Anyway, the main realization from my strategy planning was that I needed to get on to the ebook bandwagon properly. I say properly, because in 2009/2010 I wrote a Sophie Anderson novella (Coming Home, the sixth book in the series) online. Literally online. Each week I’d write a chapter and then post a few multiple-choice questions for my readers to have a say in the direction of the book for the next chapter/week. It was a scary and exciting time. Scary because I didn’t know exactly what I’d write next and exciting because it was such a different way of writing and I felt like a pioneer. Once I was finished I organised cover art, got the book edited and posted it online as a free download. It was on my website (and nowhere else – big dumb ass!) for nearly a year before I became more aware of the whole self-published ebook revolution and got it up on Amazon and Smashwords for $2.99. Sales were modest, but there were sales without ANY publicity.

So, back to my New Year strategy planning. One of the key outcomes of my 2012 strategy is to get my (dumb)ass into gear with the ebook thing. First stop: Sophie. I’ve never been into short stories much, but in 2006 I was asked to write a Sophie Anderson short story for a magazine called Australian Women’s Weekly (it’s actually now published monthly, but they decided in the 1980s not to change it to Australian Women’s Monthly – for obvious reasons, I suspect). Anyway, I wrote a story called Missing and submitted it to my publicist and Aussie editor. However, I was concerned that the gist of it (child abduction) might not be appropriate for the magazine, plus it was set in Melbourne, before Sophie went to the FBI and wasn’t exactly indicative of a Sophie book. My hunch was right and I started from scratch, writing a story about a missing girl but with a very different tone and set after Body Count and in Washington DC. For that story, I had two different endings and after a discussion with my publishers we chose an ending and submitted it. The Weekly loved it and it appeared in the March 2006 edition.

So, these two stories had been sitting on my C drive for six years!!!! Why not do something with them? I gave them another round of editing, put them into Scrivener so I could output directly into an ebook, and paid a designer to create a cover. Last week, The Missing went up on Amazon, priced at 0.99! And just for fun, I included the alternate ending for the story set in DC.

Also sitting on my C drive were two true crime pieces that I wrote for a collection called Meaner than Fiction. I was asked to contribute to this collection and when I went looking for Aussie stories that I could get an ‘in’ to (e.g. could interview someone first hand) the two stories that came my way were actually stories of wrongful conviction. The first was about Andrew Mallard, a West Australian man with mental health issues who was charged with murder. The second story was about wrongful conviction in general, and I interviewed the director of one of Australia’s Innocence Projects. Again, fascinating stuff.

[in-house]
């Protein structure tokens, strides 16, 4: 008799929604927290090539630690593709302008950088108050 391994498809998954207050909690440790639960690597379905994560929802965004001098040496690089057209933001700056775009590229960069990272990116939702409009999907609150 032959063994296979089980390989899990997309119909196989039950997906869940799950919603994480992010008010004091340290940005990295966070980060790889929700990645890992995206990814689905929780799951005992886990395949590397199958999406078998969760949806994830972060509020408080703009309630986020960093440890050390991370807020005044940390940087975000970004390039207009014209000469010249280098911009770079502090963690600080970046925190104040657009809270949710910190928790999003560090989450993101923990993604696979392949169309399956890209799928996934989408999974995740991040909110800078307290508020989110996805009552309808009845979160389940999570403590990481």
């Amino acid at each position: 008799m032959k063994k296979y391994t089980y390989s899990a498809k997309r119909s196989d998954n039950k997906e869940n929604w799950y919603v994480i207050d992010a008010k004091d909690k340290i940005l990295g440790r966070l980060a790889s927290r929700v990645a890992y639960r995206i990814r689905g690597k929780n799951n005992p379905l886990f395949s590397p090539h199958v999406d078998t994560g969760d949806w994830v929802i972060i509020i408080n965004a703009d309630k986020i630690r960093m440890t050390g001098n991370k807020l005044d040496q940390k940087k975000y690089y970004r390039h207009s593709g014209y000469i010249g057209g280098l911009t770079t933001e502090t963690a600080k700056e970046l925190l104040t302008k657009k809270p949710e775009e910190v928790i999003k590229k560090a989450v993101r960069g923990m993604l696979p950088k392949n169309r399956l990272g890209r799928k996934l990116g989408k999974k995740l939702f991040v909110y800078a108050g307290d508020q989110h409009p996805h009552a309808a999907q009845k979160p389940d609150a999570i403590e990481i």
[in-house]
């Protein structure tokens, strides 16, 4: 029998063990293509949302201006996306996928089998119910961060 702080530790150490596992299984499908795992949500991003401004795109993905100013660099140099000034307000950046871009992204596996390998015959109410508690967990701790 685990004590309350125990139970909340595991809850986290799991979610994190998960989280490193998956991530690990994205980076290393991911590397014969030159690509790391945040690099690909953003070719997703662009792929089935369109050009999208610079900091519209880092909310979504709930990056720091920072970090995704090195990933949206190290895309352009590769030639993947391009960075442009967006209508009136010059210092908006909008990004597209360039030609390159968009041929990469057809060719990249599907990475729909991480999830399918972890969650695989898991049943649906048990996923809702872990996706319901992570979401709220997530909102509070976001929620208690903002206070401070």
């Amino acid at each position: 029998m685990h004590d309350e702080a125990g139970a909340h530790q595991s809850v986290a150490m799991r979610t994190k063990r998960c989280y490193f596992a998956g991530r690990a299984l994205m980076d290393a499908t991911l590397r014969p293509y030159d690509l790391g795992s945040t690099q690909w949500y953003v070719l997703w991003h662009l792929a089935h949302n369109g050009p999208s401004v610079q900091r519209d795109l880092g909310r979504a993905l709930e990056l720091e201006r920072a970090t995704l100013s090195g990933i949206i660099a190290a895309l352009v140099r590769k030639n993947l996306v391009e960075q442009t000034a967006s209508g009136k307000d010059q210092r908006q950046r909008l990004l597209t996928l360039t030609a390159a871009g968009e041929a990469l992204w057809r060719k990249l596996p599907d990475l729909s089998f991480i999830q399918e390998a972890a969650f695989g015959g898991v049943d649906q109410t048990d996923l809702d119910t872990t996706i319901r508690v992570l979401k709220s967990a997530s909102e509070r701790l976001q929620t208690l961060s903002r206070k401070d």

So, during my strategy session in January it occurred to me that I could package these two stories together as well. Last week, When Justice Fails, also went up on Amazon – also for 0.99.

So, stages 1 & 2 of my ebook strategy have been ticked off. Go me!

The next step in my ebook strategy rests on the idea that, like many writers, I have a draw full of finished but unpublished novels. Some of these should, and will, stay in my draw and archived on my computer. But there are others that I still believe in, including:

  1. the first book in a young adult trilogy; and
  2. a spy thriller I finished around this time last year but didn’t have any luck selling (apparently the spy thriller market is hard to break in to at the moment).

So, over the coming months you’ll be hearing about one more PD Martin self-published ebook, Hell Hath No Fury (at least I think that’s what I’m calling it) and the start of my YA ebook strategy (and the birth of a new pen name, Pippa Dee).

Have you joined the ebook revolution? 

Once more with feeling

By PD Martin

In my post on Australia’s National Year of Reading, I spoke about my early love of reading and how I read to be transported into other worlds — be they realistic or fantastical worlds.

Most crime fiction books take us into the fictional world of a cop, FBI agent, body guard, profiler, etc — but they’re based in realism. The crimes could really happen (although as Gar mentioned in his post yesterday, sometimes real events sound too fictional to include in a novel!).

When I was writing my Sophie Anderson series, there were different elements at play, different motivations in terms of my aim for the reader. Some of the books are classic WHOdunits — my aim was to keep the reader guessing about who the perpetrator was. They are also largely WHYdunits. Given my leading lady is a profiler, the books include forensic psychology that focuses on why the perpetrator committed the crime and/or why they exhibited certain behaviours during the crime. My Sophie books can also be described as forensic-based police/FBI procedurals, so the scientific evidence is also a key element — HOWdunit.